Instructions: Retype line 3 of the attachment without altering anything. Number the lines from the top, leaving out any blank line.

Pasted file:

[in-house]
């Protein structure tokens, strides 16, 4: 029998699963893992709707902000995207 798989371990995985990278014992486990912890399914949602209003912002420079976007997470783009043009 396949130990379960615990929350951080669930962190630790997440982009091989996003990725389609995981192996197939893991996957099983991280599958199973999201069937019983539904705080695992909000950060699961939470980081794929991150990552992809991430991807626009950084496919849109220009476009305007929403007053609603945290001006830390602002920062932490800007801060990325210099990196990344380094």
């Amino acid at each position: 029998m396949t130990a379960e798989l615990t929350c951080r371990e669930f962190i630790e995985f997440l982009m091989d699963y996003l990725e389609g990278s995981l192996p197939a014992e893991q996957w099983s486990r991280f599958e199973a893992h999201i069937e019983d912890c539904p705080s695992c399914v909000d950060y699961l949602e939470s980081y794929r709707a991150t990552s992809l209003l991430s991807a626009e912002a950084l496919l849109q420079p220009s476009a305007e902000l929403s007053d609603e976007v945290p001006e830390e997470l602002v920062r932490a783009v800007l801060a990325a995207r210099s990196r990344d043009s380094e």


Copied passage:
């Amino acid at each position: 029998m396949t130990a379960e798989l615990t929350c951080r371990e669930f962190i630790e995985f997440l982009m091989d699963y996003l990725e389609g990278s995981l192996p197939a014992e893991q996957w099983s486990r991280f599958e199973a893992h999201i069937e019983d912890c539904p705080s695992c399914v909000d950060y699961l949602e939470s980081y794929r709707a991150t990552s992809l209003l991430s991807a626009e912002a950084l496919l849109q420079p220009s476009a305007e902000l929403s007053d609603e976007v945290p001006e830390e997470l602002v920062r932490a783009v800007l801060a990325a995207r210099s990196r990344d043009s380094e």